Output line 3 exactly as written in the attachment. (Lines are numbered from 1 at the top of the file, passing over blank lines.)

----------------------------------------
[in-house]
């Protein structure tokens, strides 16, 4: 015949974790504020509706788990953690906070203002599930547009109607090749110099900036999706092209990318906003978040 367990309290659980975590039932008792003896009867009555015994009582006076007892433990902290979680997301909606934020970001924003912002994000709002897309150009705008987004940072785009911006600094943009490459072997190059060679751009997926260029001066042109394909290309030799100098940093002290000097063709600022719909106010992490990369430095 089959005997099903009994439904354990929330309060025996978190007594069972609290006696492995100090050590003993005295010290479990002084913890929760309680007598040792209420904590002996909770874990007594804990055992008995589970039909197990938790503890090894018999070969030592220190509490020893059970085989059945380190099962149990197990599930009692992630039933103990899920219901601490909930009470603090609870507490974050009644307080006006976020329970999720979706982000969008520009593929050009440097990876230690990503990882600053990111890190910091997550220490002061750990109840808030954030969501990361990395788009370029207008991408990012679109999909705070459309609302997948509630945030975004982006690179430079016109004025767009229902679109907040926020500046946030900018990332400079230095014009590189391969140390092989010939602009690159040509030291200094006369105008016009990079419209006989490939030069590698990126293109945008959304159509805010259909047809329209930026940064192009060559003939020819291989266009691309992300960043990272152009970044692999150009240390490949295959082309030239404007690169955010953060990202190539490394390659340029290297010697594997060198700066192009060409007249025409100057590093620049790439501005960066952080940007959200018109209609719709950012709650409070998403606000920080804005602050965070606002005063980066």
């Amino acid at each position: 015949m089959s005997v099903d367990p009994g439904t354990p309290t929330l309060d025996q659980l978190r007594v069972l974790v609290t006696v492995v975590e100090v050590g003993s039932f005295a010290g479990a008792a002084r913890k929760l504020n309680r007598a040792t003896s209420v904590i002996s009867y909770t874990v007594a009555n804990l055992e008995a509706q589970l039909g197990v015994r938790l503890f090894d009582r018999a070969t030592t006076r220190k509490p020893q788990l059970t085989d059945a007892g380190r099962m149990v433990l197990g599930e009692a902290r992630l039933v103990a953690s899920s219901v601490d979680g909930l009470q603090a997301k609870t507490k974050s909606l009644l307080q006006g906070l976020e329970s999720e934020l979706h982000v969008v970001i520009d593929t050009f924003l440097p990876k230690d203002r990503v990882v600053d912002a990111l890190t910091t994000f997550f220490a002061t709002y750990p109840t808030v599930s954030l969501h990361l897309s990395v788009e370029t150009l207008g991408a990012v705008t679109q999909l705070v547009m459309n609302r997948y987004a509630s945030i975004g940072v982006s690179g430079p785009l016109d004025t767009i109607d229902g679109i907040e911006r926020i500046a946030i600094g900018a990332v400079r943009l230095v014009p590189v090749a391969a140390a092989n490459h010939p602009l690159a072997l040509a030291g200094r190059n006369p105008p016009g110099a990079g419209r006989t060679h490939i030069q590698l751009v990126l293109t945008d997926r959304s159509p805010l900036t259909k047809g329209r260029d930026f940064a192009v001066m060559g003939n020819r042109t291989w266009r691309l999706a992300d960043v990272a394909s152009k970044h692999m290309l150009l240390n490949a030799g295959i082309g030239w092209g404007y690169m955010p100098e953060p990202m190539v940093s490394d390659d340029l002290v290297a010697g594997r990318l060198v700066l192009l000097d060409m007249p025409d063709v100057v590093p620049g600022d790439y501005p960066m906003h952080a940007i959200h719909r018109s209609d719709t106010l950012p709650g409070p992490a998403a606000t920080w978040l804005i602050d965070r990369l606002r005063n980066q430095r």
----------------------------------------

């Amino acid at each position: 015949m089959s005997v099903d367990p009994g439904t354990p309290t929330l309060d025996q659980l978190r007594v069972l974790v609290t006696v492995v975590e100090v050590g003993s039932f005295a010290g479990a008792a002084r913890k929760l504020n309680r007598a040792t003896s209420v904590i002996s009867y909770t874990v007594a009555n804990l055992e008995a509706q589970l039909g197990v015994r938790l503890f090894d009582r018999a070969t030592t006076r220190k509490p020893q788990l059970t085989d059945a007892g380190r099962m149990v433990l197990g599930e009692a902290r992630l039933v103990a953690s899920s219901v601490d979680g909930l009470q603090a997301k609870t507490k974050s909606l009644l307080q006006g906070l976020e329970s999720e934020l979706h982000v969008v970001i520009d593929t050009f924003l440097p990876k230690d203002r990503v990882v600053d912002a990111l890190t910091t994000f997550f220490a002061t709002y750990p109840t808030v599930s954030l969501h990361l897309s990395v788009e370029t150009l207008g991408a990012v705008t679109q999909l705070v547009m459309n609302r997948y987004a509630s945030i975004g940072v982006s690179g430079p785009l016109d004025t767009i109607d229902g679109i907040e911006r926020i500046a946030i600094g900018a990332v400079r943009l230095v014009p590189v090749a391969a140390a092989n490459h010939p602009l690159a072997l040509a030291g200094r190059n006369p105008p016009g110099a990079g419209r006989t060679h490939i030069q590698l751009v990126l293109t945008d997926r959304s159509p805010l900036t259909k047809g329209r260029d930026f940064a192009v001066m060559g003939n020819r042109t291989w266009r691309l999706a992300d960043v990272a394909s152009k970044h692999m290309l150009l240390n490949a030799g295959i082309g030239w092209g404007y690169m955010p100098e953060p990202m190539v940093s490394d390659d340029l002290v290297a010697g594997r990318l060198v700066l192009l000097d060409m007249p025409d063709v100057v590093p620049g600022d790439y501005p960066m906003h952080a940007i959200h719909r018109s209609d719709t106010l950012p709650g409070p992490a998403a606000t920080w978040l804005i602050d965070r990369l606002r005063n980066q430095r």